Northern Ireland news

3,000 Antrim Gaels sign open letter calling on Irish government to start planning for 'agreed shared Ireland'

Jane Adams and Paddy Cunningham have spearheaded the campaign. Picture by Hugh Russell
Suzanne McGonagle and Brendan Crossan

A group of Antrim Gaels have written an open letter to Taoiseach Micheál Martin calling on the Irish government to "take the lead" in plans for an "agreed shared Ireland".

Former hurling All Star Terence McNaughton and ex-footballer and MND campaigner Anto Finnegan are among more than 3,000 players and supporters of Antrim GAA who have signed the letter.

Published in today's Irish News, it calls for the establishment of an All-Island Citizens Assembly "reflecting the views of citizens north and south to achieve maximum consensus on a way forward".

"It is the responsibility of the Irish government to ensure that the democratic rights of all citizens are respected and protected, regardless of where they live on the island," it states.

The campaign has been spearheaded by former Antrim senior footballer Paddy Cunningham and All-Ireland winner and former camogie All Star Jane Adams.

In an interview, Ms Adams said the Irish government "needs to take a lead role in this, it is their responsibility to begin the planning for a border poll and constitutional change".

The initiative has been backed by many of the county's footballers, hurlers, camogs and ladies footballers, including Conor McCann and Áine Tubridy as well as solicitor Niall Murphy.

In the letter, the group states they are writing "as Gaels who are involved in Gaelic games in Co Antrim".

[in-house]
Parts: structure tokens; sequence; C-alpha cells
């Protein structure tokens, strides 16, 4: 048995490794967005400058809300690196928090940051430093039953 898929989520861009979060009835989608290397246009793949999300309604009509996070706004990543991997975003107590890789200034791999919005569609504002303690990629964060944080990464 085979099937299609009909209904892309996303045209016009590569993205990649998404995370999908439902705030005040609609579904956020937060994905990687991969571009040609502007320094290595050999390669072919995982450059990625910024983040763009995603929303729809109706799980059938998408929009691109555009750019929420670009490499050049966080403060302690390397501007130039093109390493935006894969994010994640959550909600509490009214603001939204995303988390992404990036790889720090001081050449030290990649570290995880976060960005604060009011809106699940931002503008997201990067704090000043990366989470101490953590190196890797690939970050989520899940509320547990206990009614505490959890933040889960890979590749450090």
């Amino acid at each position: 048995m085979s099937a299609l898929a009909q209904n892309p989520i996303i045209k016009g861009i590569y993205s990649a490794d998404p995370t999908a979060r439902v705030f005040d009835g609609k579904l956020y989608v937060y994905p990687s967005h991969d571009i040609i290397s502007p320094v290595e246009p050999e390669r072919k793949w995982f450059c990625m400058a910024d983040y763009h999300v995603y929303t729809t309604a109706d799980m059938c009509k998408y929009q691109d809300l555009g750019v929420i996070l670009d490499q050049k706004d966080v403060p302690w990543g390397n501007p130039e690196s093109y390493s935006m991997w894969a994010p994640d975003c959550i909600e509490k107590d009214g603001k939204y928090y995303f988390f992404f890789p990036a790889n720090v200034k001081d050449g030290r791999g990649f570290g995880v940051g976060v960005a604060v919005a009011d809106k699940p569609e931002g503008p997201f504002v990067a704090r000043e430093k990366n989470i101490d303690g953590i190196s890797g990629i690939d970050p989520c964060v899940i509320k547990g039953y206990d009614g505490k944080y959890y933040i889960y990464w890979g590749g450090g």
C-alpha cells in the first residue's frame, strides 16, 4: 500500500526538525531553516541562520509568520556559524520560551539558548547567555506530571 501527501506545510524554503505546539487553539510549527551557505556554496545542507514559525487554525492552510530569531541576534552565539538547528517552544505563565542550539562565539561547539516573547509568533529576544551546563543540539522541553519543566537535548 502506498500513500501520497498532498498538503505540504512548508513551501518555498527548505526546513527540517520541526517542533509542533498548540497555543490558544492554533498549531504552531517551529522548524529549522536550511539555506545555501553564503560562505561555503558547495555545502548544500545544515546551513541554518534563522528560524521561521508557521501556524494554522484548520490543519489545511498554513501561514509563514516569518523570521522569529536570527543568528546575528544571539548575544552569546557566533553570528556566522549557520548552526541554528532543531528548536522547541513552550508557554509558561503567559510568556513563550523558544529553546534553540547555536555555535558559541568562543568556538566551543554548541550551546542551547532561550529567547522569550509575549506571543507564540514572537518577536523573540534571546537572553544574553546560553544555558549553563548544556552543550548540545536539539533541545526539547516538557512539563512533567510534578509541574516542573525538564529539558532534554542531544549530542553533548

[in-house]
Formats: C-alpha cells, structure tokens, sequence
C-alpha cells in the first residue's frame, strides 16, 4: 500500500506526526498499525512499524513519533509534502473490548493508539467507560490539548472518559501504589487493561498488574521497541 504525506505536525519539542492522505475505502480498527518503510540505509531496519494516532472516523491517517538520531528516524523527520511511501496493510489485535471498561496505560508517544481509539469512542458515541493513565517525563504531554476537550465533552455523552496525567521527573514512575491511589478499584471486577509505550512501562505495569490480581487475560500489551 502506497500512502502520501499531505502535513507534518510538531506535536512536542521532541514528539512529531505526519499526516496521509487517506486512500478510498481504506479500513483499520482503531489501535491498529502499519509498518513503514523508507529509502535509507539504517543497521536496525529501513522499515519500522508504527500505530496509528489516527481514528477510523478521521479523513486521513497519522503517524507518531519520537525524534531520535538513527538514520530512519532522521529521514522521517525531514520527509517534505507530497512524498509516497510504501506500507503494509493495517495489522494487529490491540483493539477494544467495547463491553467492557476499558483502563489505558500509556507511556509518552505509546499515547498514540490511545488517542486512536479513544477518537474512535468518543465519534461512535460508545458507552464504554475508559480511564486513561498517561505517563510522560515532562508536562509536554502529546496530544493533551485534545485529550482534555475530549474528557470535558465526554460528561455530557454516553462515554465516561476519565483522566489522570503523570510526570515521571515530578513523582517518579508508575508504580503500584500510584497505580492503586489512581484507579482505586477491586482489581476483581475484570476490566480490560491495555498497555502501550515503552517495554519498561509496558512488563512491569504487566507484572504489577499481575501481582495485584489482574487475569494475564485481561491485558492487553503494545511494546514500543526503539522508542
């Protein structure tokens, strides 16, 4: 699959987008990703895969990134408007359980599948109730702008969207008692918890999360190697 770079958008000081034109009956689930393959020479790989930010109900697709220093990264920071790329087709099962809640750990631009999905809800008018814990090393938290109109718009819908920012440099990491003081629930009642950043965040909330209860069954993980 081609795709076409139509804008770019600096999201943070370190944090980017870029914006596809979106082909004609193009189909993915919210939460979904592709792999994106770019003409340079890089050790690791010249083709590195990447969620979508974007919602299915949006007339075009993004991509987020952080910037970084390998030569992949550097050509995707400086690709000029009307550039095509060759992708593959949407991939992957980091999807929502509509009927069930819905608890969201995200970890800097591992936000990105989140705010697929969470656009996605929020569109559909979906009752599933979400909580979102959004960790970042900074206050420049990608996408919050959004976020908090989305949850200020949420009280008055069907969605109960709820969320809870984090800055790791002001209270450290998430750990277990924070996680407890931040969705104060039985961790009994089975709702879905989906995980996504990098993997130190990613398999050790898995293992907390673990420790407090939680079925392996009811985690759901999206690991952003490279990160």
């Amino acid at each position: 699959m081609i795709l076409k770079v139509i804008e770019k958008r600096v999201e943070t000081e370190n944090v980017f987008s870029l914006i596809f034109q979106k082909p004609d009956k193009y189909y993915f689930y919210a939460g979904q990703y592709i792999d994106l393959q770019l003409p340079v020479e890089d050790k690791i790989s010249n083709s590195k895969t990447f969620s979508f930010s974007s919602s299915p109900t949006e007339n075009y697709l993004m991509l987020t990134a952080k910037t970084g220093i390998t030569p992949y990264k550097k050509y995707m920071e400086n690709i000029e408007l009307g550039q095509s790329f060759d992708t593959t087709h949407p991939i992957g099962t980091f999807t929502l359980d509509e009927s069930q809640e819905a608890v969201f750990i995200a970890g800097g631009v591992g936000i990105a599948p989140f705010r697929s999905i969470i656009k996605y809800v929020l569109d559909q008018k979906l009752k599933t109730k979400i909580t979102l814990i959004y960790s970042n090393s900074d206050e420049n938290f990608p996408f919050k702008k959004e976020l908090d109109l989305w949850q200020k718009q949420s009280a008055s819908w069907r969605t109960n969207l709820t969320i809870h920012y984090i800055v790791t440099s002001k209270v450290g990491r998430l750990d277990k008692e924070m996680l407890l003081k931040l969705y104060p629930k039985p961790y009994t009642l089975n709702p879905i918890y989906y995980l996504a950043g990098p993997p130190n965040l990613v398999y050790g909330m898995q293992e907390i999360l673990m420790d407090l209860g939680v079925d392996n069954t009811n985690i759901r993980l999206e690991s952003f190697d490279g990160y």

"As Irish citizens, we believe that the future prosperity and well-being of all citizens on our island will be best upheld living in equality together in an agreed shared Ireland.

"Conversations are taking place across society regarding what shape our island will take in the coming period. They are also happening at every level amongst the GAA community.

"We want the Irish government to take the lead in planning these discussions and planning for the future.

"We are asking the government to establish an All Island Citizens Assembly reflecting the views of citizens north and south to achieve maximum consensus on a way forward."

The group say "gaels are uniquely well-placed at the very heart of local communities to contribute constructively to the conversation on the future of this island".

"We want to encourage citizens from all traditions to be part of this discussion.

"It is the responsibility of the Irish government to ensure that the democratic rights of all citizens are respected and protected, regardless of where they live on the island.

"This is important at all times. But it is especially so now, in the wake of Brexit.

"We urge you to start this process, based on the vision of democratic change set out in the Good Friday Agreement.

"The planning needs to start now. We are committed to playing our part."

Ms Adams said the campaign "came out of conversations that we both had and once we started to talk to other Gaels, we realised those same conversations were already taking place through the communities of Antrim".

Mr Cunningham said they hope the letter is "a starting point to encourage and develop meaningful debate amongst Gaels and to encourage the Irish government to plan for constitutional change".

An Antrim GAA spokesman said: "The Antrim County Board will read the letter, signed by Antrim Gaels, upon publication and discuss the development at our next meeting."

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